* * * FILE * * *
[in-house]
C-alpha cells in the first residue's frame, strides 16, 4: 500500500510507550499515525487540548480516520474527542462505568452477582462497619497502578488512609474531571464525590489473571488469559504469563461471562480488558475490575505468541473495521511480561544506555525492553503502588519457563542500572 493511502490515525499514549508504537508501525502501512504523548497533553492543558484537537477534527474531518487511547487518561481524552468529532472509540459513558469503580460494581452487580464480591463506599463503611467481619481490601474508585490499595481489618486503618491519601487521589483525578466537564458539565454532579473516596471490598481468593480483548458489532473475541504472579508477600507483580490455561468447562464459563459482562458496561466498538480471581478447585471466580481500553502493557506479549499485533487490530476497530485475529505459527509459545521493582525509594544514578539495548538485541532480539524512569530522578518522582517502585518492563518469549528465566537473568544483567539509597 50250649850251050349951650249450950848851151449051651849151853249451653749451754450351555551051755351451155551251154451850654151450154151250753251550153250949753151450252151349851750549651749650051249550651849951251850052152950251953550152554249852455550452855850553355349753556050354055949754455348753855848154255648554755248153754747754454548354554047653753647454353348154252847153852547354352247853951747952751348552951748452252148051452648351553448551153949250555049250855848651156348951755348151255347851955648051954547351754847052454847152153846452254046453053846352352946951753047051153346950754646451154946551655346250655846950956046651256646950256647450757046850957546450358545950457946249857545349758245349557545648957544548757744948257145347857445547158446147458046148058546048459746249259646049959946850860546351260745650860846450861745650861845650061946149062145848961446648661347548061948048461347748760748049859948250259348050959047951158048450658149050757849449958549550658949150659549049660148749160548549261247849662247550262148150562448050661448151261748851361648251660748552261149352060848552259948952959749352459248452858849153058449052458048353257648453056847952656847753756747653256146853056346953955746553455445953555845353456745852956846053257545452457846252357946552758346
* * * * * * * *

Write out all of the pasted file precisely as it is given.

[in-house]
C-alpha cells in the first residue's frame, strides 16, 4: 500500500510507550499515525487540548480516520474527542462505568452477582462497619497502578488512609474531571464525590489473571488469559504469563461471562480488558475490575505468541473495521511480561544506555525492553503502588519457563542500572 493511502490515525499514549508504537508501525502501512504523548497533553492543558484537537477534527474531518487511547487518561481524552468529532472509540459513558469503580460494581452487580464480591463506599463503611467481619481490601474508585490499595481489618486503618491519601487521589483525578466537564458539565454532579473516596471490598481468593480483548458489532473475541504472579508477600507483580490455561468447562464459563459482562458496561466498538480471581478447585471466580481500553502493557506479549499485533487490530476497530485475529505459527509459545521493582525509594544514578539495548538485541532480539524512569530522578518522582517502585518492563518469549528465566537473568544483567539509597 50250649850251050349951650249450950848851151449051651849151853249451653749451754450351555551051755351451155551251154451850654151450154151250753251550153250949753151450252151349851750549651749650051249550651849951251850052152950251953550152554249852455550452855850553355349753556050354055949754455348753855848154255648554755248153754747754454548354554047653753647454353348154252847153852547354352247853951747952751348552951748452252148051452648351553448551153949250555049250855848651156348951755348151255347851955648051954547351754847052454847152153846452254046453053846352352946951753047051153346950754646451154946551655346250655846950956046651256646950256647450757046850957546450358545950457946249857545349758245349557545648957544548757744948257145347857445547158446147458046148058546048459746249259646049959946850860546351260745650860846450861745650861845650061946149062145848961446648661347548061948048461347748760748049859948250259348050959047951158048450658149050757849449958549550658949150659549049660148749160548549261247849662247550262148150562448050661448151261748851361648251660748552261149352060848552259948952959749352459248452858849153058449052458048353257648453056847952656847753756747653256146853056346953955746553455445953555845353456745852956846053257545452457846252357946552758346